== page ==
Leth'iThemba is based in the township of Vorsloorus, which is home to a notably multicultural community. There are people from all over Africa as well as South Africa living there. However levels of unemployment are exceptionally high within this community which means that extreme levels of poverty, hunger and violence can be found as people compete for the limited resources that are available. Leth'iThemba is attended by more non-South African children than the other Safe Parks that we have been working with, and we learnt that one of the primary challenges that they face is that of documentation. - For a variety of reasons, many of these youths do not have identity documents and are unable to gain access to this basic human right. Unfortunately, without documentation they cannot finish school and nor are they entitled to any form of social grant. These children therefore slip through the cracks of the South African social support system and often live in the worst conditions. Leth'iThemba works to provide these children with as much support as they can give.
The youths of the Leth'ithemba safe park talked to us about how, very often, their generation are seen as having a better chance of getting into university than their predecessors. Therefore many of today's youth aim to finish school and matriculate with the hope of going to university as it is seen as a mode of providing them with more opportunity and a way out of their current living situation. However, they also spoke about how they sometimes feel great pressure from their parents to pursue these achievements. In a culture where the authority of elders is totally dominant, this can often lead to depression amongst the youths as they feel they have no right to an opinion, nor any control over the direction of their own lives. This film has a very strong message about the severe effects of what they termed 'parent-pressure'.
Another issue that the youths of Leth'iThemba wanted to draw attention to was that of blessers. Blessers are very similar to sugar daddies, who exchange money and gifts for sex. This sort of relationship can seem very enticing to younger women who come from poorer environments as they seem to offer a change in lifestyle. However it comes with risks as it leaves young women vulnerable, especially if they confuse the motives of the blesser with a real relationship. These relationships are also contributing towards the increase in Gender-Based Violence as they are based on an exchange and not respect. Additionally, this phenomenon has also been linked to an increase in the spread of HIV amongst women aged 14-25. The following article provides some more information on the blesser culture in South Africa: http://www.sbs.com.au/topics/life/culture/article/2016/05/26/blessers-inside-south-africas-sugar-daddy-culture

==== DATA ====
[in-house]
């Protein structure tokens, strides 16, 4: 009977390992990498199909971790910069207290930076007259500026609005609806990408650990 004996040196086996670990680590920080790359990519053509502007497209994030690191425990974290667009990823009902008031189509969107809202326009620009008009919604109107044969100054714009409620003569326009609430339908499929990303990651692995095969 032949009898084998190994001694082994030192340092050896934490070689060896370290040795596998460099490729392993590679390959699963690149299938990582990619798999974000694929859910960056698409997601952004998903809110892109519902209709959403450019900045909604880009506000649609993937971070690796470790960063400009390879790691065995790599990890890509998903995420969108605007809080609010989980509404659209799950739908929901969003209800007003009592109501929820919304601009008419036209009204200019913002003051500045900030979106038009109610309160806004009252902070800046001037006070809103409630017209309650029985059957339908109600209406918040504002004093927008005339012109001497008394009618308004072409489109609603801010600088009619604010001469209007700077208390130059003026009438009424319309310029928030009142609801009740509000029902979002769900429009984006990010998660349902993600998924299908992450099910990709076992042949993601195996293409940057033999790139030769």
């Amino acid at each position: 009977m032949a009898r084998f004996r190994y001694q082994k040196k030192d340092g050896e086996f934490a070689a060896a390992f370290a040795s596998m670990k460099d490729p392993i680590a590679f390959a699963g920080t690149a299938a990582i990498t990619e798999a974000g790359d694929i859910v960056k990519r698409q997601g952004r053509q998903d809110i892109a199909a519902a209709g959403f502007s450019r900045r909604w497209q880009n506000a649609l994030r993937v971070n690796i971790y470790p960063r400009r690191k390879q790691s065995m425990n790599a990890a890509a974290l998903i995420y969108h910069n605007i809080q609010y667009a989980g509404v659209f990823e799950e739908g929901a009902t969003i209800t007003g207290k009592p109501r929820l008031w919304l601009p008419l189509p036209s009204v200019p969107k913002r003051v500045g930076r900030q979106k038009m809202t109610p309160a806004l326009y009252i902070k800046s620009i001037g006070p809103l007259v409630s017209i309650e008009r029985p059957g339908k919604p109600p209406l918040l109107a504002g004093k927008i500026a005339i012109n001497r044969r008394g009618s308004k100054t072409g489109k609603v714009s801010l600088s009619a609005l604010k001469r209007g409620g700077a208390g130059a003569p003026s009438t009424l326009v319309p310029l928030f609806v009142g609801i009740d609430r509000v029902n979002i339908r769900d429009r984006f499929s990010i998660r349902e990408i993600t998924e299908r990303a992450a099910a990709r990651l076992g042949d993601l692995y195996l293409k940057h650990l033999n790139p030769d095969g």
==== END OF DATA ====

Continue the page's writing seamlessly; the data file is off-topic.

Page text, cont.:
The Youths at Leth'iThemba made the following film, which is an enactment of one of the girls' experiences with a blesser, as warning to other young women so that they may be more educated about these sorts of relationships.
Lorraine, the manager of Leth'iThemba Edu Care, speaks to us about the Safe Park, the children that attend it and the community they live in.
Mike, a youth that attends Leth'iThemba, talks to us about the Safe Park and why he goes there.
One of the activities that Leth'iThemba have done with their children was to get them to write letters to the president, telling him about their situation. Anita, one of these children reads her letter out for us.
Thulane, one of the Child Care Advocates at Leth'iThemba, introduces the films that they made at the final event.